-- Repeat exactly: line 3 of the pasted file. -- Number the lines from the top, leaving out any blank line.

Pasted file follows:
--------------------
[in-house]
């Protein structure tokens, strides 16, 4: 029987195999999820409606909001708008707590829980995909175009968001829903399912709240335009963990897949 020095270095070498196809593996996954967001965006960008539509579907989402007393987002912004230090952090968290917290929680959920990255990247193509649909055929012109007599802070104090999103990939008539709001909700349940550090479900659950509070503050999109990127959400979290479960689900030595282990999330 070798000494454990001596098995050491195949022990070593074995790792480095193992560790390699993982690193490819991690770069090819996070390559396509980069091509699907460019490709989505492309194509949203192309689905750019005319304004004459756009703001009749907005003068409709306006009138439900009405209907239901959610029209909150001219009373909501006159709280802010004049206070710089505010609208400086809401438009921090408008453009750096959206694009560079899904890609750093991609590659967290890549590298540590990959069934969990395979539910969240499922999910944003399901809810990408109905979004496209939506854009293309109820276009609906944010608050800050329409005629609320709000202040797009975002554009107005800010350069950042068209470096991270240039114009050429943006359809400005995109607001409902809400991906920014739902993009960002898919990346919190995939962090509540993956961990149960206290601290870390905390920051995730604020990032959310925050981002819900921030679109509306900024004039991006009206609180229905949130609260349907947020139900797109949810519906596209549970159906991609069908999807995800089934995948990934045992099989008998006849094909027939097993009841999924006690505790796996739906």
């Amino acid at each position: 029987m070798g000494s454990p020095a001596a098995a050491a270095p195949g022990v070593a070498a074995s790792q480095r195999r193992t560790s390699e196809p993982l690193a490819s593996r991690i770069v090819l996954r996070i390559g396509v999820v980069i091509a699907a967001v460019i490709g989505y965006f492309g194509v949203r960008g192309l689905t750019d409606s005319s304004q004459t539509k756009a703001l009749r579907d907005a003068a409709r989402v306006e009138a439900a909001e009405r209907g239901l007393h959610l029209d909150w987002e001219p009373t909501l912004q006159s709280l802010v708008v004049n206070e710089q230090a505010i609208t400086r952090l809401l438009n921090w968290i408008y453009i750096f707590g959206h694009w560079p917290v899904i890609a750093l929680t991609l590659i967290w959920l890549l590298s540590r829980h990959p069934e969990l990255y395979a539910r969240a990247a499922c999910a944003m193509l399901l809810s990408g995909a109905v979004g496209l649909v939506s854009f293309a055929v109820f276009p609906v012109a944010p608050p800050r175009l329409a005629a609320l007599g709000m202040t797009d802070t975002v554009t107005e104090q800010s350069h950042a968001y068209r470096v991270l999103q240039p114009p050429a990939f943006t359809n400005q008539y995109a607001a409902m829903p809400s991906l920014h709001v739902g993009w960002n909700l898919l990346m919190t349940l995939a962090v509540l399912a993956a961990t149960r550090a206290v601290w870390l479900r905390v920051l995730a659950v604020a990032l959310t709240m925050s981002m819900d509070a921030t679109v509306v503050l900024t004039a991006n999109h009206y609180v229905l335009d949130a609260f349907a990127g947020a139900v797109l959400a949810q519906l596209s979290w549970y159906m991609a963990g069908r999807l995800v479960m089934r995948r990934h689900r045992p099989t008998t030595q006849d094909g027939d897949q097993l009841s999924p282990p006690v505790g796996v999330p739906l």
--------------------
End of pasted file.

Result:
């Amino acid at each position: 029987m070798g000494s454990p020095a001596a098995a050491a270095p195949g022990v070593a070498a074995s790792q480095r195999r193992t560790s390699e196809p993982l690193a490819s593996r991690i770069v090819l996954r996070i390559g396509v999820v980069i091509a699907a967001v460019i490709g989505y965006f492309g194509v949203r960008g192309l689905t750019d409606s005319s304004q004459t539509k756009a703001l009749r579907d907005a003068a409709r989402v306006e009138a439900a909001e009405r209907g239901l007393h959610l029209d909150w987002e001219p009373t909501l912004q006159s709280l802010v708008v004049n206070e710089q230090a505010i609208t400086r952090l809401l438009n921090w968290i408008y453009i750096f707590g959206h694009w560079p917290v899904i890609a750093l929680t991609l590659i967290w959920l890549l590298s540590r829980h990959p069934e969990l990255y395979a539910r969240a990247a499922c999910a944003m193509l399901l809810s990408g995909a109905v979004g496209l649909v939506s854009f293309a055929v109820f276009p609906v012109a944010p608050p800050r175009l329409a005629a609320l007599g709000m202040t797009d802070t975002v554009t107005e104090q800010s350069h950042a968001y068209r470096v991270l999103q240039p114009p050429a990939f943006t359809n400005q008539y995109a607001a409902m829903p809400s991906l920014h709001v739902g993009w960002n909700l898919l990346m919190t349940l995939a962090v509540l399912a993956a961990t149960r550090a206290v601290w870390l479900r905390v920051l995730a659950v604020a990032l959310t709240m925050s981002m819900d509070a921030t679109v509306v503050l900024t004039a991006n999109h009206y609180v229905l335009d949130a609260f349907a990127g947020a139900v797109l959400a949810q519906l596209s979290w549970y159906m991609a963990g069908r999807l995800v479960m089934r995948r990934h689900r045992p099989t008998t030595q006849d094909g027939d897949q097993l009841s999924p282990p006690v505790g796996v999330p739906l």